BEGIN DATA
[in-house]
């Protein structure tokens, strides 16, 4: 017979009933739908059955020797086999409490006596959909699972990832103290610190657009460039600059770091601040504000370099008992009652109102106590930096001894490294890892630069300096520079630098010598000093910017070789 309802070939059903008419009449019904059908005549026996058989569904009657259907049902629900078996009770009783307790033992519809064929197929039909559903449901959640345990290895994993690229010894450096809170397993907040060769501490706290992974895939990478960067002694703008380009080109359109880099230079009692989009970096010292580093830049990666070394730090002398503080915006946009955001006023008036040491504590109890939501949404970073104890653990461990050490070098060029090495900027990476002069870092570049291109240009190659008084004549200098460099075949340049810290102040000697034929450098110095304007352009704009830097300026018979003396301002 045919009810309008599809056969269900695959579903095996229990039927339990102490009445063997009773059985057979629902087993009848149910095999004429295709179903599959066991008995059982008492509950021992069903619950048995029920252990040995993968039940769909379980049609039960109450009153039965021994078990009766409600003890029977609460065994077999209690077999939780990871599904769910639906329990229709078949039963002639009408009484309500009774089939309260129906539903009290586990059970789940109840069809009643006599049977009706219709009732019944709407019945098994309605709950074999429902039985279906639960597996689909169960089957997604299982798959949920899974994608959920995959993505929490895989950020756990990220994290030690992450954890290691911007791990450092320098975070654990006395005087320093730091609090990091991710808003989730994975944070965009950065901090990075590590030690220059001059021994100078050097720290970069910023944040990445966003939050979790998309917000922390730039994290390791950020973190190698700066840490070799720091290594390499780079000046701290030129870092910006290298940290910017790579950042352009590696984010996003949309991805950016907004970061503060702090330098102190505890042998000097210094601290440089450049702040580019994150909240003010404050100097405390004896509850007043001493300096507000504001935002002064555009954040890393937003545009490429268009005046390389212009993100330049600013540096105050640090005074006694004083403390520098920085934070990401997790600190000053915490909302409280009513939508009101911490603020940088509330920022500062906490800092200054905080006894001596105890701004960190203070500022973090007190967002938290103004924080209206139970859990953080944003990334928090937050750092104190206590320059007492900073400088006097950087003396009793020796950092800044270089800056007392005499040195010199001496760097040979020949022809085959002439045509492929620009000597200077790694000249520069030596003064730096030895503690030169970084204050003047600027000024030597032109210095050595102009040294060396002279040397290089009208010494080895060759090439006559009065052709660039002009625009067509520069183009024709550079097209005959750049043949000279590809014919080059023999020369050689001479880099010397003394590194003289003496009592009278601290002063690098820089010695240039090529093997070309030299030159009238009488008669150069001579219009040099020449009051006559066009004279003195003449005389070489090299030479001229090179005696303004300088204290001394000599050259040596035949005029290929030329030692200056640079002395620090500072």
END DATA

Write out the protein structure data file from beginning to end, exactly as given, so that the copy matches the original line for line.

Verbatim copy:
[in-house]
């Protein structure tokens, strides 16, 4: 017979009933739908059955020797086999409490006596959909699972990832103290610190657009460039600059770091601040504000370099008992009652109102106590930096001894490294890892630069300096520079630098010598000093910017070789 309802070939059903008419009449019904059908005549026996058989569904009657259907049902629900078996009770009783307790033992519809064929197929039909559903449901959640345990290895994993690229010894450096809170397993907040060769501490706290992974895939990478960067002694703008380009080109359109880099230079009692989009970096010292580093830049990666070394730090002398503080915006946009955001006023008036040491504590109890939501949404970073104890653990461990050490070098060029090495900027990476002069870092570049291109240009190659008084004549200098460099075949340049810290102040000697034929450098110095304007352009704009830097300026018979003396301002 045919009810309008599809056969269900695959579903095996229990039927339990102490009445063997009773059985057979629902087993009848149910095999004429295709179903599959066991008995059982008492509950021992069903619950048995029920252990040995993968039940769909379980049609039960109450009153039965021994078990009766409600003890029977609460065994077999209690077999939780990871599904769910639906329990229709078949039963002639009408009484309500009774089939309260129906539903009290586990059970789940109840069809009643006599049977009706219709009732019944709407019945098994309605709950074999429902039985279906639960597996689909169960089957997604299982798959949920899974994608959920995959993505929490895989950020756990990220994290030690992450954890290691911007791990450092320098975070654990006395005087320093730091609090990091991710808003989730994975944070965009950065901090990075590590030690220059001059021994100078050097720290970069910023944040990445966003939050979790998309917000922390730039994290390791950020973190190698700066840490070799720091290594390499780079000046701290030129870092910006290298940290910017790579950042352009590696984010996003949309991805950016907004970061503060702090330098102190505890042998000097210094601290440089450049702040580019994150909240003010404050100097405390004896509850007043001493300096507000504001935002002064555009954040890393937003545009490429268009005046390389212009993100330049600013540096105050640090005074006694004083403390520098920085934070990401997790600190000053915490909302409280009513939508009101911490603020940088509330920022500062906490800092200054905080006894001596105890701004960190203070500022973090007190967002938290103004924080209206139970859990953080944003990334928090937050750092104190206590320059007492900073400088006097950087003396009793020796950092800044270089800056007392005499040195010199001496760097040979020949022809085959002439045509492929620009000597200077790694000249520069030596003064730096030895503690030169970084204050003047600027000024030597032109210095050595102009040294060396002279040397290089009208010494080895060759090439006559009065052709660039002009625009067509520069183009024709550079097209005959750049043949000279590809014919080059023999020369050689001479880099010397003394590194003289003496009592009278601290002063690098820089010695240039090529093997070309030299030159009238009488008669150069001579219009040099020449009051006559066009004279003195003449005389070489090299030479001229090179005696303004300088204290001394000599050259040596035949005029290929030329030692200056640079002395620090500072």